As The Eastern League Turns

According to the Ottawa Citizen, the Binghamton Mets are the Eastern League franchise that could be moving to Ottawa. But according to the president of the B-Mets, the team is not for sale and he’s getting tired of answering questions about a possible move.

The newspaper cites unnamed minor league sources naming the B-Mets as the team that will be bought by a Boston group called Beacon Sports Capital Partners and moved to Ottawa.

The Binghamton (N.Y.) Press & Bulletin, however, refuted that report today in an interview with B-Mets president Michael Urda, who told the paper, “The Binghamton Mets have not been sold, and we have not been contacted by anyone interested in our club . . . There’s 12 teams in the Eastern League and we have to address it every single week . . . Enough’s enough.”

As part of the scenario reported by the Citizen, Binghamton would replace the Mets with the Batavia, N.Y., franchise in the New York-Penn League. Batavia has been on the market since the Rochester Red Wings (International) took over the team’s operations four years ago.

Rochester president Naomi Silver discredited that report, saying that Binghamton buying the Muckdogs “is just a rumor.”

“I have not even spoken to anybody in Binghamton,” Silver said.

Eastern League president Joe McEacharn said yesterday that the league’s interest in the Ottawa market is only in the exploratory stage and that any discussion of a team moving there is premature.

Soon after Baseball America interviewed McEacharn, however, the city of Ottawa issued a press release confirming that it had reached an agreement in principle with a group that was buying an Eastern League team. A source confirmed to Baseball America that the Erie Sea Wolves, another EL team often rumored to be on the move, were not in negotiations with Ottawa.

The Ottawa Citizen report also said the Blue Jays would end their affiliation with the New Hampshire Fisher Cats, where they have played since 2004, and sign on with Ottawa. Blue Jays general manager Alex Anthopoulos denied this claim in a National Post story, telling the paper the team is “absolutely” interested in extending its player-development contract with New Hampshire.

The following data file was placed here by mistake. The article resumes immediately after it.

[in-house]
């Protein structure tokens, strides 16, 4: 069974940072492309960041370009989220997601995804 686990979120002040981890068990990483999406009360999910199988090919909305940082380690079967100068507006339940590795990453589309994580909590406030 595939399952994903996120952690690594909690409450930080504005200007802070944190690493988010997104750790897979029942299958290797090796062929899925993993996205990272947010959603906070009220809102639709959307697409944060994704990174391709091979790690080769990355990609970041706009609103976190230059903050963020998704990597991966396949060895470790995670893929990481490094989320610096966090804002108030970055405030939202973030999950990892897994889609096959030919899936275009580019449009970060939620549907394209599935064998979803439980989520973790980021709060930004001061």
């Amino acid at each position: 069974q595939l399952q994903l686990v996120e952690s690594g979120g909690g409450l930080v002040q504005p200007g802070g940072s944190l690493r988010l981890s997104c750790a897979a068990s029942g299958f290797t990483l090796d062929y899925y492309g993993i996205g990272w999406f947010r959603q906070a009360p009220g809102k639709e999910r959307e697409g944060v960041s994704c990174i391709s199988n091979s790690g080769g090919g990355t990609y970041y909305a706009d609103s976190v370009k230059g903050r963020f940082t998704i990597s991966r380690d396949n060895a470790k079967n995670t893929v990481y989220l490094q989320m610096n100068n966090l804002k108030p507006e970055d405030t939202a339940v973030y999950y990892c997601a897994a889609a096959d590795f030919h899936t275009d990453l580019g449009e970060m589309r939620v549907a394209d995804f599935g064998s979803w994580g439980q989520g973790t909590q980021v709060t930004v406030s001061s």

“We’re thrilled with New Hampshire,” Anthopoulos told The National Post. “They have the best ballpark in the Eastern League, unbelievable ownership and unbelievable management. It can’t get any better for us than New Hampshire.”

It’s important to remember that teams cannot negotiate new affiliations until after the 2012 season, though they can extend their current deals. They are not even allowed to discuss possible changes for fear of tampering charges. So even if Toronto is interested in moving to Ottawa, the team would not be allowed to discuss or explore the option with the city or Beacon Sports.

The National Post story also addressed speculation that the Blue Jays would like to move their Triple-A affiliation from Las Vegas to New Hampshire, while putting a Double-A affiliate in Ottawa. While such a move sounds interesting, it is not practical because the Blue Jays cannot realign minor league baseball. Like most teams, Toronto does not own its affiliates in Las Vegas and New Hampshire, but rather signs a player-development contract with the privately owned minor league teams. What’s more, Las Vegas is in the Pacific Coast League.

The Blue Jays could leave Las Vegas after this season when their affiliation expires and seek an affiliation with an International League team closer to home, and it seems reasonable to think they will pursue that option. At most six of the 14 International League teams will be available, though, as the others already have affiliation agreements through at least 2014. And of the six teams considered available–Buffalo (currently affiliated with the Mets), Indianapolis (Pirates), Lehigh Valley (Phillies), Pawtucket (Red Sox), Rochester (Twins) and Syracuse (Nationals)–at least a couple would be virtual locks to continue with their present agreements.

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